Cars that are powered alternative fuels are growing in popularity, with cars now available that run on natural gas. Natural gas vehicles, or NGVs, can run on compressed natural gas (CNG) or liquefied natural gas (LNG). As with other alternative fuels, running a car on natural gas has both advantages and disadvantages.
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In comparison to conventional cars running on diesel or gasoline, natural gas vehicles have lower emissions. Owners of NGVs indicate that the vehicles last longer and typically require less maintenance. The fuel economy, acceleration and cruising speed of an NGV is typically no less than that of a conventional car. If the owner refuels at home, the relative energy cost of natural gas is significantly less than that of gasoline. Another benefit is increased U.S. energy security, as the majority of natural gas for fuel is produced domestically. There can be tax benefits to purchasing a natural gas-fuelled vehicle, as federal and local credits are available.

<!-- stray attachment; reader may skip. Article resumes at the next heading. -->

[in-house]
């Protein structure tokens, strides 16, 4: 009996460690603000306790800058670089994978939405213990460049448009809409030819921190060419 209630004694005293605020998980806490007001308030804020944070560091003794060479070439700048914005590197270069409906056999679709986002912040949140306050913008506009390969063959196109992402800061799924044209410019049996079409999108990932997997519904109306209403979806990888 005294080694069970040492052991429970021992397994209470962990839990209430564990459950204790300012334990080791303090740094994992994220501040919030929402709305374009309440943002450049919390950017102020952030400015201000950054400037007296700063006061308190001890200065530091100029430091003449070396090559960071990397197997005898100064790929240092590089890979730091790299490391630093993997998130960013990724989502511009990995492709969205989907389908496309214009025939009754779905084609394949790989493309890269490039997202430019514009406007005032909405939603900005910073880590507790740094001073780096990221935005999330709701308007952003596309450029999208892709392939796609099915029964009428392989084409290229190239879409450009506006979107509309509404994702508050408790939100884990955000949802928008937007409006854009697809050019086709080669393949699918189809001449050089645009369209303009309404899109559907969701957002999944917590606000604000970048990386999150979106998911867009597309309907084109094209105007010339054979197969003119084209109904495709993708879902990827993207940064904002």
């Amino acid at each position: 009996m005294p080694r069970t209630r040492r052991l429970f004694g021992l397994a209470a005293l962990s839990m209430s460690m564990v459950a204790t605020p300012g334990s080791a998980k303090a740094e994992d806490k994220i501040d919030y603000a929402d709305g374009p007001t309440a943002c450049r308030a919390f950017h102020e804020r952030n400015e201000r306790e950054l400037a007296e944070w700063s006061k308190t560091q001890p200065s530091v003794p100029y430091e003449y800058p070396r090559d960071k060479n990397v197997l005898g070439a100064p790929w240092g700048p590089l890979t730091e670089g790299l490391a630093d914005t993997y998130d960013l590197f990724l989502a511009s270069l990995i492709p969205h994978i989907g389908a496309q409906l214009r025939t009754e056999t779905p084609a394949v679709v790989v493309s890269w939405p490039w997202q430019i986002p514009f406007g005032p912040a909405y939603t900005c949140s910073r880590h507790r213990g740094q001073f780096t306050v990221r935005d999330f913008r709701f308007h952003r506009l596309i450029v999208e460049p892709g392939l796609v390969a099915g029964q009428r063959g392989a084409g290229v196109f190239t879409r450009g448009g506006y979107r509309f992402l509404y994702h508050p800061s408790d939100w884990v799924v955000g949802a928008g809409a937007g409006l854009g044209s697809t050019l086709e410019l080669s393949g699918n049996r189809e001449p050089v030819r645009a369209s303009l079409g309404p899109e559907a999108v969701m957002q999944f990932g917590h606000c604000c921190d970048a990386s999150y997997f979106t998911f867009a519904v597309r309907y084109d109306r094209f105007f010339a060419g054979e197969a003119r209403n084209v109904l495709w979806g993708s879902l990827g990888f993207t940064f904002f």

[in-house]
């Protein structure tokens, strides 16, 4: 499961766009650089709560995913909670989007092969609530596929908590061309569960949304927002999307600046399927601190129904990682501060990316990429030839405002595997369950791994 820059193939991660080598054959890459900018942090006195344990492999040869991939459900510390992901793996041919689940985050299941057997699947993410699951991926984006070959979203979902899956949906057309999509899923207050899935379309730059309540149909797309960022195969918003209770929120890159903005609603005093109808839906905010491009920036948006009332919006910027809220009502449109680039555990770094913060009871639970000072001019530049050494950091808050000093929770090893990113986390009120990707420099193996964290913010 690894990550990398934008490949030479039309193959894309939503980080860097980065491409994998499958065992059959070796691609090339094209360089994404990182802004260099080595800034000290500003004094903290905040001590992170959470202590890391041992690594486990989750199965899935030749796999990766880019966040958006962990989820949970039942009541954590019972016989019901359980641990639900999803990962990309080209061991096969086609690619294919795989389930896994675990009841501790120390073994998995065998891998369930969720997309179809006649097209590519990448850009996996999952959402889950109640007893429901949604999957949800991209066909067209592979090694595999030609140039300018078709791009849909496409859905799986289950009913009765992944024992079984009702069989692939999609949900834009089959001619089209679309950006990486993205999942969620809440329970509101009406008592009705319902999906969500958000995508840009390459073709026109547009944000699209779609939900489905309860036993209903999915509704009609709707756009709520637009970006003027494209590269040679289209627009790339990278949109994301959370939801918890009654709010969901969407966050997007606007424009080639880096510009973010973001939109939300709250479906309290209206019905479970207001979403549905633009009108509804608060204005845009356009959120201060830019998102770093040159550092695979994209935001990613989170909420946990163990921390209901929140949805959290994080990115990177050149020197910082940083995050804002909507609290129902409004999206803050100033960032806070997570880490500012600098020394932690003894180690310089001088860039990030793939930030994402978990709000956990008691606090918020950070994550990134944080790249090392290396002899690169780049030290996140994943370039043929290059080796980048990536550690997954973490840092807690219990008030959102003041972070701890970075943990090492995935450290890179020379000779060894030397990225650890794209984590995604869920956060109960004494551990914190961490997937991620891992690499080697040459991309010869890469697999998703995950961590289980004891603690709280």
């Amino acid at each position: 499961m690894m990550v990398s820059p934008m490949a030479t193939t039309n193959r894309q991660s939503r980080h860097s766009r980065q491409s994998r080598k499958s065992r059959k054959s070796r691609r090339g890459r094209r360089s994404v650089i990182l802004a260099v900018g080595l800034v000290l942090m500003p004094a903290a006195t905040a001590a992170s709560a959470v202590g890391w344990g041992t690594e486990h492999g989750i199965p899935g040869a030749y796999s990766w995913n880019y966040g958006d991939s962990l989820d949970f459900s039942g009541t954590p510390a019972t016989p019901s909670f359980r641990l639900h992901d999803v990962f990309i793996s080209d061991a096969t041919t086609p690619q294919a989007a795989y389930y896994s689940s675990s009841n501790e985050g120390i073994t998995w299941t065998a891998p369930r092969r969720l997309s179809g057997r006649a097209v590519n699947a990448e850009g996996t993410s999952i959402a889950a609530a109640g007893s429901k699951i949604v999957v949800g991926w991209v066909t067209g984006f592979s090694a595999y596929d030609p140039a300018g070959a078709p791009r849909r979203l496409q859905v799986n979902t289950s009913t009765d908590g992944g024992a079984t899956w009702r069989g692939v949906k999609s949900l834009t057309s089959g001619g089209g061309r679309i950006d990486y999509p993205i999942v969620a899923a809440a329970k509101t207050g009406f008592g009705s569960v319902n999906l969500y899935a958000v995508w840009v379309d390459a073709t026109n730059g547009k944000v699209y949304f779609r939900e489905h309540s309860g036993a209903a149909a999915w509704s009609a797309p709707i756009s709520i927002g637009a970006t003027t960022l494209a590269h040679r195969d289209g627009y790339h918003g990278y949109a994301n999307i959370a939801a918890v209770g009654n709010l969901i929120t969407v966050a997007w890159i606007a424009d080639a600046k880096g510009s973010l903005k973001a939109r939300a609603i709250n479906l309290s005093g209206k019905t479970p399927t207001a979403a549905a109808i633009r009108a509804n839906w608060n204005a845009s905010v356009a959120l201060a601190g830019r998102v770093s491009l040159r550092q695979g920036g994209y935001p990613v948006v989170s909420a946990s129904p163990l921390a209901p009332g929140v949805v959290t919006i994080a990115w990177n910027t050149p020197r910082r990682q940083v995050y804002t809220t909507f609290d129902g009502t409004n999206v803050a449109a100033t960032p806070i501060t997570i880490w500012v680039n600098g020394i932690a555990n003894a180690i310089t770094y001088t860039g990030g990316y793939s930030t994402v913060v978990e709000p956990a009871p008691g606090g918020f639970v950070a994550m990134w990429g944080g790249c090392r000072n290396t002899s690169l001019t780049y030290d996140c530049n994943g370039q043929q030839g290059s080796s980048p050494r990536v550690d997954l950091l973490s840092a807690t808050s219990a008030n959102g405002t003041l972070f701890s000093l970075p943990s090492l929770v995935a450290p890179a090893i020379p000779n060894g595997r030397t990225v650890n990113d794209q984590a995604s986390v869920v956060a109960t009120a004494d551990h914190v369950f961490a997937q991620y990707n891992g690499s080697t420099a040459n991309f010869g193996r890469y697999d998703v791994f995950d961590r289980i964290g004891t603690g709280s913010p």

Because natural gas has a lower energy content than diesel or gasoline, the driving range of a natural gas vehicle is typically lower. Additionally, the purchase cost of an NBV is several thousand dollars higher than a comparable car running on gasoline. The availability of compressed or liquefied natural gas is patchy, and refuelling stations offering natural gas are relatively rare. Home refuelling carries inherent dangers associated with the flammability of natural gas.
According to the U.S. Department of Energy, NGVs are as safe as gasoline or diesel-fuelled vehicles, overall. The fuel tanks in natural gas vehicles are designed to withstand extremes of temperature, and heavy impact. In the event of a crash, compressed natural gas would evaporate into the air, rather than puddling beneath the vehicle like gasoline or diesel. This could be a safety feature, as the evaporated natural gas is unlikely to ignite once it has left the tank.
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